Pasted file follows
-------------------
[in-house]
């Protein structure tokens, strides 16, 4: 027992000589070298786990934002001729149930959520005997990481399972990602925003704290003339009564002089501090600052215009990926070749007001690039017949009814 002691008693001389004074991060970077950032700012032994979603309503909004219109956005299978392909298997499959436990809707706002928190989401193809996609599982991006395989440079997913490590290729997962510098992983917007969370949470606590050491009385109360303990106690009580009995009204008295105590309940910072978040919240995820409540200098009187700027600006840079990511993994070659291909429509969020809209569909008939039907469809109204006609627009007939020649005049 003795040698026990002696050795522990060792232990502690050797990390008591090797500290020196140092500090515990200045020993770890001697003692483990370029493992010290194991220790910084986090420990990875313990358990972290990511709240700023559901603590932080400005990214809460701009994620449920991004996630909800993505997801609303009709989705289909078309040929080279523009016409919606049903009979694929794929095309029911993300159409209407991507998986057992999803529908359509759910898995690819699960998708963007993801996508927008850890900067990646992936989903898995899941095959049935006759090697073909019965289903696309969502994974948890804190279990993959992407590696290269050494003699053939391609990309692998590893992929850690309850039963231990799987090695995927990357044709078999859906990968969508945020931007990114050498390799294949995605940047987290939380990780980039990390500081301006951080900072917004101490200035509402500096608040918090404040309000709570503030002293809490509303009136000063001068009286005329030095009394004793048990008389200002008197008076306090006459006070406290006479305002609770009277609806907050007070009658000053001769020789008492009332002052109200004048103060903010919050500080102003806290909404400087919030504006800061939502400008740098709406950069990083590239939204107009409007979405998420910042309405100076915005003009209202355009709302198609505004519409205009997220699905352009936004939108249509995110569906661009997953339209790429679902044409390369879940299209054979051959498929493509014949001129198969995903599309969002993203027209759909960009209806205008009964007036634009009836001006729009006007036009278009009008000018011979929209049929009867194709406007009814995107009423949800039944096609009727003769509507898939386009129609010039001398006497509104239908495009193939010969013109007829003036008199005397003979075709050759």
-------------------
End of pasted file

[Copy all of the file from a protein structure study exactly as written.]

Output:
[in-house]
């Protein structure tokens, strides 16, 4: 027992000589070298786990934002001729149930959520005997990481399972990602925003704290003339009564002089501090600052215009990926070749007001690039017949009814 002691008693001389004074991060970077950032700012032994979603309503909004219109956005299978392909298997499959436990809707706002928190989401193809996609599982991006395989440079997913490590290729997962510098992983917007969370949470606590050491009385109360303990106690009580009995009204008295105590309940910072978040919240995820409540200098009187700027600006840079990511993994070659291909429509969020809209569909008939039907469809109204006609627009007939020649005049 003795040698026990002696050795522990060792232990502690050797990390008591090797500290020196140092500090515990200045020993770890001697003692483990370029493992010290194991220790910084986090420990990875313990358990972290990511709240700023559901603590932080400005990214809460701009994620449920991004996630909800993505997801609303009709989705289909078309040929080279523009016409919606049903009979694929794929095309029911993300159409209407991507998986057992999803529908359509759910898995690819699960998708963007993801996508927008850890900067990646992936989903898995899941095959049935006759090697073909019965289903696309969502994974948890804190279990993959992407590696290269050494003699053939391609990309692998590893992929850690309850039963231990799987090695995927990357044709078999859906990968969508945020931007990114050498390799294949995605940047987290939380990780980039990390500081301006951080900072917004101490200035509402500096608040918090404040309000709570503030002293809490509303009136000063001068009286005329030095009394004793048990008389200002008197008076306090006459006070406290006479305002609770009277609806907050007070009658000053001769020789008492009332002052109200004048103060903010919050500080102003806290909404400087919030504006800061939502400008740098709406950069990083590239939204107009409007979405998420910042309405100076915005003009209202355009709302198609505004519409205009997220699905352009936004939108249509995110569906661009997953339209790429679902044409390369879940299209054979051959498929493509014949001129198969995903599309969002993203027209759909960009209806205008009964007036634009009836001006729009006007036009278009009008000018011979929209049929009867194709406007009814995107009423949800039944096609009727003769509507898939386009129609010039001398006497509104239908495009193939010969013109007829003036008199005397003979075709050759």